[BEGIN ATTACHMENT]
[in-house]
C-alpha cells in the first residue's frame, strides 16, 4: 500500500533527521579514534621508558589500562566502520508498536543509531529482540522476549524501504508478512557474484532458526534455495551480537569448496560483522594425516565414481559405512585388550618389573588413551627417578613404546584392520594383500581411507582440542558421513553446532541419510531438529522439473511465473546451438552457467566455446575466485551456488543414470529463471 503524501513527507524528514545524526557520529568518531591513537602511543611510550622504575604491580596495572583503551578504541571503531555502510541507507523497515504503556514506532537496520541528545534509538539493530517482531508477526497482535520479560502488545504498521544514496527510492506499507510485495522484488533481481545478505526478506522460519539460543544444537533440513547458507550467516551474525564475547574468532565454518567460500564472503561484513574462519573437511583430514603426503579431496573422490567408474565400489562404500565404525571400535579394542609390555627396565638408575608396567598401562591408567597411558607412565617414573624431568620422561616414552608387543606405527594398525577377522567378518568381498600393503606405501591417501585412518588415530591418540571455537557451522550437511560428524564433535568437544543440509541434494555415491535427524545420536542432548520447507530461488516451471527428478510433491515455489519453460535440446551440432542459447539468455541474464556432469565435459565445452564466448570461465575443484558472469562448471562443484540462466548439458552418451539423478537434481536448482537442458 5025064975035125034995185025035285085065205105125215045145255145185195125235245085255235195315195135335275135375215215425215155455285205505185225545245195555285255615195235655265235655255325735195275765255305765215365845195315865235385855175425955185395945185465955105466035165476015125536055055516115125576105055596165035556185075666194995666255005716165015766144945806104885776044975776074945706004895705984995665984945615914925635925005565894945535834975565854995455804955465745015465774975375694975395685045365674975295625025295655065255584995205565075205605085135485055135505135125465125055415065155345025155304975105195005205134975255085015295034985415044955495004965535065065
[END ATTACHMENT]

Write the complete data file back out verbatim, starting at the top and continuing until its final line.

[in-house]
C-alpha cells in the first residue's frame, strides 16, 4: 500500500533527521579514534621508558589500562566502520508498536543509531529482540522476549524501504508478512557474484532458526534455495551480537569448496560483522594425516565414481559405512585388550618389573588413551627417578613404546584392520594383500581411507582440542558421513553446532541419510531438529522439473511465473546451438552457467566455446575466485551456488543414470529463471 503524501513527507524528514545524526557520529568518531591513537602511543611510550622504575604491580596495572583503551578504541571503531555502510541507507523497515504503556514506532537496520541528545534509538539493530517482531508477526497482535520479560502488545504498521544514496527510492506499507510485495522484488533481481545478505526478506522460519539460543544444537533440513547458507550467516551474525564475547574468532565454518567460500564472503561484513574462519573437511583430514603426503579431496573422490567408474565400489562404500565404525571400535579394542609390555627396565638408575608396567598401562591408567597411558607412565617414573624431568620422561616414552608387543606405527594398525577377522567378518568381498600393503606405501591417501585412518588415530591418540571455537557451522550437511560428524564433535568437544543440509541434494555415491535427524545420536542432548520447507530461488516451471527428478510433491515455489519453460535440446551440432542459447539468455541474464556432469565435459565445452564466448570461465575443484558472469562448471562443484540462466548439458552418451539423478537434481536448482537442458 5025064975035125034995185025035285085065205105125215045145255145185195125235245085255235195315195135335275135375215215425215155455285205505185225545245195555285255615195235655265235655255325735195275765255305765215365845195315865235385855175425955185395945185465955105466035165476015125536055055516115125576105055596165035556185075666194995666255005716165015766144945806104885776044975776074945706004895705984995665984945615914925635925005565894945535834975565854995455804955465745015465774975375694975395685045365674975295625025295655065255584995205565075205605085135485055135505135125465125055415065155345025155304975105195005205134975255085015295034985415044955495004965535065065